St. Vincent and the Grenadines - External debt stocks, total (DOD, current US$)

The latest value for External debt stocks, total (DOD, current US$) in St. Vincent and the Grenadines was $328,202,000 as of 2018. Over the past 48 years, the value for this indicator has fluctuated between $343,941,100 in 2015 and $739,740 in 1971.

Definition: Total external debt is debt owed to nonresidents repayable in currency, goods, or services. Total external debt is the sum of public, publicly guaranteed, and private nonguaranteed long-term debt, use of IMF credit, and short-term debt. Short-term debt includes all debt having an original maturity of one year or less and interest in arrears on long-term debt. Data are in current U.S. dollars.

Source: World Bank, International Debt Statistics.

See also:

Year Value
1970 $1,455,000
1971 $739,740
1972 $775,371
1973 $2,787,897
1974 $3,191,054
1975 $3,447,069
1976 $3,738,360
1977 $4,743,826
1978 $5,687,595
1979 $7,234,320
1980 $10,627,040
1981 $18,816,950
1982 $21,223,600
1983 $25,598,110
1984 $24,938,320
1985 $27,183,650
1986 $31,363,090
1987 $41,508,520
1988 $48,275,110
1989 $52,729,180
1990 $62,704,240
1991 $68,854,800
1992 $76,245,650
1993 $101,713,100
1994 $114,170,300
1995 $118,297,400
1996 $122,492,500
1997 $117,721,000
1998 $136,298,400
1999 $193,802,400
2000 $195,077,600
2001 $195,046,400
2002 $175,623,200
2003 $199,272,700
2004 $228,632,800
2005 $252,622,800
2006 $243,484,200
2007 $201,948,900
2008 $232,180,000
2009 $246,043,900
2010 $295,920,100
2011 $304,058,700
2012 $288,063,900
2013 $311,725,300
2014 $340,851,100
2015 $343,941,100
2016 $333,503,500
2017 $337,066,300
2018 $328,202,000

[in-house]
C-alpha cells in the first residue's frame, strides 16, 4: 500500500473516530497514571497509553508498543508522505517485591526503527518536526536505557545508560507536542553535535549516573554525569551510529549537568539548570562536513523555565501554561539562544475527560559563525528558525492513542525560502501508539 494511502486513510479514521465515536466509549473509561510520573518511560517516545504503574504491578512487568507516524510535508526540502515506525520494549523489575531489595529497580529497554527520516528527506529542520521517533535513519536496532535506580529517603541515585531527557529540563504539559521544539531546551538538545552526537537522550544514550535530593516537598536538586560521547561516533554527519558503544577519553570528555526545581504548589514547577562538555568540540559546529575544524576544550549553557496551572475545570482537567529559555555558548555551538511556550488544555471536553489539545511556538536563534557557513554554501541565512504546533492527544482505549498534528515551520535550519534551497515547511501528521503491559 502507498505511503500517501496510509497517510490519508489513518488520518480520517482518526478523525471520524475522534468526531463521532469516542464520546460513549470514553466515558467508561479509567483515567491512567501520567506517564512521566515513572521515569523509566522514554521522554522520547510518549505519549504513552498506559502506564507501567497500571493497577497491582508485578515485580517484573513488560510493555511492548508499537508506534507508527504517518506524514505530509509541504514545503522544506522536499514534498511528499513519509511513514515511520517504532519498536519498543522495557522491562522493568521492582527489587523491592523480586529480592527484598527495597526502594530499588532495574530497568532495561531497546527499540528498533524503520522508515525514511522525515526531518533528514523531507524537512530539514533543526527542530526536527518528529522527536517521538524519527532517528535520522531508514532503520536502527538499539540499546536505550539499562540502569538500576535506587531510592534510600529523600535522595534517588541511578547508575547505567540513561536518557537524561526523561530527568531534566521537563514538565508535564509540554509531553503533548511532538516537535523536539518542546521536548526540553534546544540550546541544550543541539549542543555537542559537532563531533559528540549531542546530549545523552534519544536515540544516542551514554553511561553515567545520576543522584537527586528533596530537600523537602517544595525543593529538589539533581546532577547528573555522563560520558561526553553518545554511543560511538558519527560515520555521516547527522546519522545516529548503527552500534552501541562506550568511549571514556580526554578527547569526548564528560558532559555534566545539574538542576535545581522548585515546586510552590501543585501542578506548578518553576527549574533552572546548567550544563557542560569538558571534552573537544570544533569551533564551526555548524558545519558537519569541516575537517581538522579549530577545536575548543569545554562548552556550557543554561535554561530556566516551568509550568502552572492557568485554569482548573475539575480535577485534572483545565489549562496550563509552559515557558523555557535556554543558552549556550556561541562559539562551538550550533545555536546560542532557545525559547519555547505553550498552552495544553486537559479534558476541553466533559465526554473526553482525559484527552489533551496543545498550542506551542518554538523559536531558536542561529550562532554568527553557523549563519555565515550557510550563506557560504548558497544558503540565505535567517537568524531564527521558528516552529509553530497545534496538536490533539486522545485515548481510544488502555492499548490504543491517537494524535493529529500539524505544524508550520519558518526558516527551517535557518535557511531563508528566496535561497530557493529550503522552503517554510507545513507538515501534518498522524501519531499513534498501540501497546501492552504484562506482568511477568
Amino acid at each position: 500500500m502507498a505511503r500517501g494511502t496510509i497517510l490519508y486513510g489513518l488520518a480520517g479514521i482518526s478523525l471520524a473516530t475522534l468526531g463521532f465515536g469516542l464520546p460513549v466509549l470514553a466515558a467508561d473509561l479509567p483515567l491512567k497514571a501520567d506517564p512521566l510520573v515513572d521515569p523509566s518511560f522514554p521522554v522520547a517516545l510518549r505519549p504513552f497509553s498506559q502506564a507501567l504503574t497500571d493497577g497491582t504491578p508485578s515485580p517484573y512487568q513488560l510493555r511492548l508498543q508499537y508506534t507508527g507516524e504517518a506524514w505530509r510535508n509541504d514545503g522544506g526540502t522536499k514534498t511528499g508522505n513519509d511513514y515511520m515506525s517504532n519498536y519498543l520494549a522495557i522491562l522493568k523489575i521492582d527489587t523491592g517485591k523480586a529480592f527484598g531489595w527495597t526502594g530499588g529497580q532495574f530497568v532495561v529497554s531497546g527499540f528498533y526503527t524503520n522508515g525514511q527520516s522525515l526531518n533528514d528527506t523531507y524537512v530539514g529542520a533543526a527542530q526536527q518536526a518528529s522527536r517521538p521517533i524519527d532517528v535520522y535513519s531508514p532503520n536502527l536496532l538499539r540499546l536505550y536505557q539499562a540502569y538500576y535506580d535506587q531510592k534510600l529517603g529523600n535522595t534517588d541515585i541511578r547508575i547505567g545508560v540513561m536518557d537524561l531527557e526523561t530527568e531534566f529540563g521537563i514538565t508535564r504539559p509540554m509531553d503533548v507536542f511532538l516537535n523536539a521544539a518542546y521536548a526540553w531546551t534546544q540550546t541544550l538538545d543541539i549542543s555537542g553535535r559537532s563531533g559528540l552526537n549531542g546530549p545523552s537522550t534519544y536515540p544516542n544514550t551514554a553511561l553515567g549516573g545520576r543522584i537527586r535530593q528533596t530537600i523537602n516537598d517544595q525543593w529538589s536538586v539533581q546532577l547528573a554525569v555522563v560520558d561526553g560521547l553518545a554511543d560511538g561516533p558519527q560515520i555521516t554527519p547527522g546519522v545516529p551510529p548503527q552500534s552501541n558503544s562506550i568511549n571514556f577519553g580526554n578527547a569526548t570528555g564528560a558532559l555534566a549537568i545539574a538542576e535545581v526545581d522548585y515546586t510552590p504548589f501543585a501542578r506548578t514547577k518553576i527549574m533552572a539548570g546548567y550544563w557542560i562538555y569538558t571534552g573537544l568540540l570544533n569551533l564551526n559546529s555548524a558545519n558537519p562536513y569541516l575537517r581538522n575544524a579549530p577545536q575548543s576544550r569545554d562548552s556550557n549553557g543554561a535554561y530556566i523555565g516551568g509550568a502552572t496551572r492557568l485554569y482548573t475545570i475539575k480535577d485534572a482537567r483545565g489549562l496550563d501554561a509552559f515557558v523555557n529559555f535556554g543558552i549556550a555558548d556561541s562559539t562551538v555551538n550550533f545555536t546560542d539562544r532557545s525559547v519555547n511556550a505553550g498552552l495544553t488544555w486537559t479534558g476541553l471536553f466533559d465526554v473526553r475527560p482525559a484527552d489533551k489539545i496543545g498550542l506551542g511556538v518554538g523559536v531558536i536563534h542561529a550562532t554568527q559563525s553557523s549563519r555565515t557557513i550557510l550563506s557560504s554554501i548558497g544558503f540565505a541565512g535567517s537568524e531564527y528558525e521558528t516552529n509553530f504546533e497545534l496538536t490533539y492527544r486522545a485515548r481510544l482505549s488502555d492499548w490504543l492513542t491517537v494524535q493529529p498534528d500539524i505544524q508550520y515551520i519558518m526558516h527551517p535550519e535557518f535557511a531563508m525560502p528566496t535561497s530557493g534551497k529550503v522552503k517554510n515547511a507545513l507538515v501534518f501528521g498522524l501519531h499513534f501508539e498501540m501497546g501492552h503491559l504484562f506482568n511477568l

Development Relevance: External indebtedness affects a country's creditworthiness and investor perceptions. Nonreporting countries might have outstanding debt with the World Bank, other international financial institutions, or private creditors. Total debt service is contrasted with countries' ability to obtain foreign exchange through exports of goods, services, primary income, and workers' remittances. Debt ratios are used to assess the sustainability of a country's debt service obligations, but no absolute rules determine what values are too high. Empirical analysis of developing countries' experience and debt service performance shows that debt service difficulties become increasingly likely when the present value of debt reaches 200 percent of exports. Still, what constitutes a sustainable debt burden varies by country. Countries with fast-growing economies and exports are likely to be able to sustain higher debt levels.

Statistical Concept and Methodology: Data on external debt are gathered through the World Bank's Debtor Reporting System (DRS). Long term debt data are compiled using the countries report on public and publicly guaranteed borrowing on a loan-by-loan basis and private non guaranteed borrowing on an aggregate basis. These data are supplemented by information from major multilateral banks and official lending agencies in major creditor countries. Short-term debt data are gathered from the Quarterly External Debt Statistics (QEDS) database, jointly developed by the World Bank and the IMF and from creditors through the reporting systems of the Bank for International Settlements. Debt data are reported in the currency of repayment and compiled and published in U.S. dollars. End-of-period exchange rates are used for the compilation of stock figures (amount of debt outstanding), and projected debt service and annual average exchange rates are used for the flows. Exchange rates are taken from the IMF's International Financial Statistics. Debt repayable in multiple currencies, goods, or services and debt with a provision for maintenance of the value of the currency of repayment are shown at book value.

Aggregation method: Sum

Periodicity: Annual


Topic: Economic Policy & Debt Indicators

Sub-Topic: External debt